Depending on the context, the word time could be translated either as tiempo or vez. However, these words aren’t synonyms. In fact, they have different meanings and, therefore, they’re applied in different contexts. When Spanish learners realize this, they start to wonder what’s the difference between ‘tiempo’ and ‘vez’ and when do they need to use them.
‘Tiempo’ can mean ‘time’, ‘half’, ‘how long’, ‘long’ or ‘weather’. It’s used to talk about climatic conditions, the duration of an action and past periods of time. ‘Vez’ means ‘time’ and it refers to the number of times that an action has been performed. It asks and talks about past experiences.
Using these terms in Spanish can be challenging since they share the same English translation. As a result, the sections below will explain the rules you can follow to use these words. Additionally, we’ll show you some examples as well as the most common context where you apply ‘tiempo’ and ‘vez’.
- Differences between ‘tiempo’ and ‘vez’
- When to use ‘Tiempo’
- When to use ‘Vez’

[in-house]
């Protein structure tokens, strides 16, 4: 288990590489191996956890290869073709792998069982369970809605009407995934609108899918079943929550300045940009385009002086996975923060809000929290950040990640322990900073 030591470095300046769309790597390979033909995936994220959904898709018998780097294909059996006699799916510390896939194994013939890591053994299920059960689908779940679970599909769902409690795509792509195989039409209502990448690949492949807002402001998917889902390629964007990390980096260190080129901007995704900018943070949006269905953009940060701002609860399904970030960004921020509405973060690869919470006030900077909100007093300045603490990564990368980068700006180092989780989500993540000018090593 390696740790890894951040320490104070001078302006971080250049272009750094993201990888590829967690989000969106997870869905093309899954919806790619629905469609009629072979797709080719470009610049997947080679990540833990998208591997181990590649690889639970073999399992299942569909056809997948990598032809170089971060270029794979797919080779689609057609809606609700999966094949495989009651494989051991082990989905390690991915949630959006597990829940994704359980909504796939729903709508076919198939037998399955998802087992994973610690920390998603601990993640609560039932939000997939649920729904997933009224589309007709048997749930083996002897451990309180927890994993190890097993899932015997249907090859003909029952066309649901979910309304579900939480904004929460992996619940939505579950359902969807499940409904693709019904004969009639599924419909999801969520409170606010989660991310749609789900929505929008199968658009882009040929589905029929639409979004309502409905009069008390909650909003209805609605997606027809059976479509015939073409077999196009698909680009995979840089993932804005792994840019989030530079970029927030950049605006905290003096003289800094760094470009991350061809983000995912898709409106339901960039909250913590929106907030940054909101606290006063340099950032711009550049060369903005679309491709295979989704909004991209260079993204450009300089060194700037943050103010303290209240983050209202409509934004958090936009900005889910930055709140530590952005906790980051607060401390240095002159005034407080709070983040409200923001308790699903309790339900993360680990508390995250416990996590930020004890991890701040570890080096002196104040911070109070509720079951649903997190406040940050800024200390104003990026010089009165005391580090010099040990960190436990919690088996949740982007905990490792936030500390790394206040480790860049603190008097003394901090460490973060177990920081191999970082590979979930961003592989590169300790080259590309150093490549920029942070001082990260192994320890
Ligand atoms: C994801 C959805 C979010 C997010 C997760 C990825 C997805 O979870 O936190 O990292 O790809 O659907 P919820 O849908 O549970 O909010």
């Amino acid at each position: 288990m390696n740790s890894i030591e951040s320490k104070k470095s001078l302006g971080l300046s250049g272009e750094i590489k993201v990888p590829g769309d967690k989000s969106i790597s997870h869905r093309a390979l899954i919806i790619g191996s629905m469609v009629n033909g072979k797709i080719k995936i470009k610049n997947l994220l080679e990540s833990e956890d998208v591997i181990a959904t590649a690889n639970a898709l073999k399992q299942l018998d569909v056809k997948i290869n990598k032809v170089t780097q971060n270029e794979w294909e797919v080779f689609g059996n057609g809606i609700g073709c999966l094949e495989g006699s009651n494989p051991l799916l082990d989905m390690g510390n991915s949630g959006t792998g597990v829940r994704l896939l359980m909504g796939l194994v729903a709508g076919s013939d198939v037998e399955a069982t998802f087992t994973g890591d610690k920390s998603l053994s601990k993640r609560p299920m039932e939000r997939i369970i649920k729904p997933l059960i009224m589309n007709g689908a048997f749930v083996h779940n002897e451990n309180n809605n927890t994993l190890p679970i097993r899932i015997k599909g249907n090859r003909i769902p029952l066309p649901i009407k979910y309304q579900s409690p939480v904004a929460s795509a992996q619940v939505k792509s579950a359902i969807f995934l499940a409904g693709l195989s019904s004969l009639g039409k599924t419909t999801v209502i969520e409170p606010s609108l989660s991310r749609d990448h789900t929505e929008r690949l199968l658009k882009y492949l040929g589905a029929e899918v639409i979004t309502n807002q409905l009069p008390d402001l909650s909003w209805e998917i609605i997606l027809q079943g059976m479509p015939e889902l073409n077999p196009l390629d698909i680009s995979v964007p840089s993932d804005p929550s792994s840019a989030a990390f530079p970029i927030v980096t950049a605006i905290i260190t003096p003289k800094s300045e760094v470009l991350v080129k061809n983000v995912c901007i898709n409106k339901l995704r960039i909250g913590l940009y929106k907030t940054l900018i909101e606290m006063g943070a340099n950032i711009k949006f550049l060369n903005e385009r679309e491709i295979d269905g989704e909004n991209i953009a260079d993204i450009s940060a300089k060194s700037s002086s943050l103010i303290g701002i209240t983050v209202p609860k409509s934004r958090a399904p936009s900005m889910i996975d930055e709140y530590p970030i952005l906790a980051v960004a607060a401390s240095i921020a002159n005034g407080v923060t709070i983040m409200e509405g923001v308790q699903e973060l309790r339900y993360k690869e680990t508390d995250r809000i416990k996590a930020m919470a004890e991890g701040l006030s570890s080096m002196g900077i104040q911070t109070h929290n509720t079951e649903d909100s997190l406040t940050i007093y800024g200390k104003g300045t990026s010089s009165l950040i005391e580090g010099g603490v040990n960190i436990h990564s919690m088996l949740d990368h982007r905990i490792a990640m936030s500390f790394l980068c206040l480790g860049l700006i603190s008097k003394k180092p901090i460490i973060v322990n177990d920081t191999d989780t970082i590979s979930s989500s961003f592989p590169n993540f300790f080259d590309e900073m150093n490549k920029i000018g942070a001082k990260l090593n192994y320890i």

What’s the difference between ‘tiempo’ and ‘vez’ in Spanish?
Confusing ‘tiempo’ and ‘vez’ is one of the most common mistakes that most (if not all) Spanish learners make. Although both words are the equivalent of ‘time’ in English, in Spanish, we use them for different purposes.
|Classification||– Masculine noun|
– Plural form applicable in several contexts
|– Feminine noun|
– It has a plural form
– ‘How long’
– ‘Long time’
|When to use||– Describe climatic conditions and the weather|
– Sports context
– Talk about ‘time’ (as a concept)
– Talk about eras or periods of time
|– Express repetition|
– Ask and talk about past experiences
– Talk about experiences